Toyota Motor said on Thursday it has handed over to a U.S. congressional committee a letter sent to its management by a splinter union in 2006 seeking reforms to improve safety after a recall crisis at the time.
On Monday, Rep. Edolphus Towns, a New York Democrat who chairs the House Oversight and Government Reform Committee, asked the automaker to turn over the document after a Los Angeles Times report on the letter. The two-page memo has been on the 20-member All Toyota Labor Union's website since late 2006.
The committee confirmed it had received the memo.
The October 2006 letter, addressed to then-president Katsuaki Watanabe, came in the wake of a criminal investigation into Toyota on charges of professional negligence involving an accident in Japan that injured a family of five earlier that year. Toyota was eventually cleared of the charges.
The renewed scrutiny of the union's letter comes as Toyota grapples with a recall of more than 8 million vehicles worldwide since late last year for problems related to unintended acceleration.
The problems have been linked to at least five crash deaths in the United States since 2007, and have damaged Toyota's sales and reputation for quality.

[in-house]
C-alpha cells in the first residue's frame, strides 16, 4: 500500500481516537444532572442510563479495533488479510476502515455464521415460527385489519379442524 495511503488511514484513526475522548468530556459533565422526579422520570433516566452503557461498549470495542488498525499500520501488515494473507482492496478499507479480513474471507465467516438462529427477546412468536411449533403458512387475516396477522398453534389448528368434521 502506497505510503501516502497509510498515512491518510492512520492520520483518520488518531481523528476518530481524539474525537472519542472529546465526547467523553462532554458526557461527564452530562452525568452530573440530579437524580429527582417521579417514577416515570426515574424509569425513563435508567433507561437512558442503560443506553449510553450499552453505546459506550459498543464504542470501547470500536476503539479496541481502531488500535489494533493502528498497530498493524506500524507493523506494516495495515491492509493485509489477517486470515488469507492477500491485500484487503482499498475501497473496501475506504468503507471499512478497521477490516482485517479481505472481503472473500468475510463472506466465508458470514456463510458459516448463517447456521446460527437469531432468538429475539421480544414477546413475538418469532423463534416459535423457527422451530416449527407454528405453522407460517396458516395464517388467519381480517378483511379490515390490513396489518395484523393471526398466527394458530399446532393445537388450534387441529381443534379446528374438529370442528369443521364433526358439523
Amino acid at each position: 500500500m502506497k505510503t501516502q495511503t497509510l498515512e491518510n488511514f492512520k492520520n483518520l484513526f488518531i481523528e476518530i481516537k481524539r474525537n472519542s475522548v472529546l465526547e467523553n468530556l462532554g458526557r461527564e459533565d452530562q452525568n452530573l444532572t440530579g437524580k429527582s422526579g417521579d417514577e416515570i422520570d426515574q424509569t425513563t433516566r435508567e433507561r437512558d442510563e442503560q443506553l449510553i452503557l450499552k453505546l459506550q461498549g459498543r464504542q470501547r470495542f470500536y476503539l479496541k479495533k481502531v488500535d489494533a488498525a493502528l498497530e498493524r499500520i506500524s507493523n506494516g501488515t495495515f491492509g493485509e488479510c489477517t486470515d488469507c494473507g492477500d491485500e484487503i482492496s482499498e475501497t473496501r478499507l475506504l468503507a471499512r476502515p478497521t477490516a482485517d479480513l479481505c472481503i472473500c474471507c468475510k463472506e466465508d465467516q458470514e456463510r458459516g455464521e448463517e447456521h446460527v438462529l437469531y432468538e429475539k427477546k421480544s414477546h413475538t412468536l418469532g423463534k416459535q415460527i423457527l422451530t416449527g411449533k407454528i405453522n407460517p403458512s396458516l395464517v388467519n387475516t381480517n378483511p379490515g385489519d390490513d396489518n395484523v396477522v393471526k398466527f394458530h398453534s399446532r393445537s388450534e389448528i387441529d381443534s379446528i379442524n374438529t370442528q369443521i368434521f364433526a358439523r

U.S. regulators also continue to investigate reports of sudden acceleration from a growing number of Toyota drivers.
The alternative union listed a fall in the number of experienced staff in favor of contract workers, longer working hours and an aggressive pursuit of cost cuts among the root causes of the quality slippage.
Led by Tadao Wakatsuki, a 45-year veteran at Toyota's Motomachi factory, the group sought a seven-point action plan from management including an explanation of the criminal probe, a review of the length of vehicle development period and a review of cost reduction methodologies.
Toyota spokeswoman Mieko Iwasaki confirmed management had received the letter in 2006.
She said the company had responded to the union at the time regarding one of its requests -- to quickly develop a program for the reduction of total working hours, to 1,800 hours a year, and improve the working environment.
She could not immediately confirm the nature of the response.
She said this was the sole point to which it responded as it was the only one pertaining to labor matters.
Under Japan's plural representation rule, companies are obligated to recognize and engage unions on labor matters regardless of their size. The All Toyota Labor Union has two members from Toyota Motor proper, Iwasaki said.
(Additional reporting by John Crawley in WASHINGTON)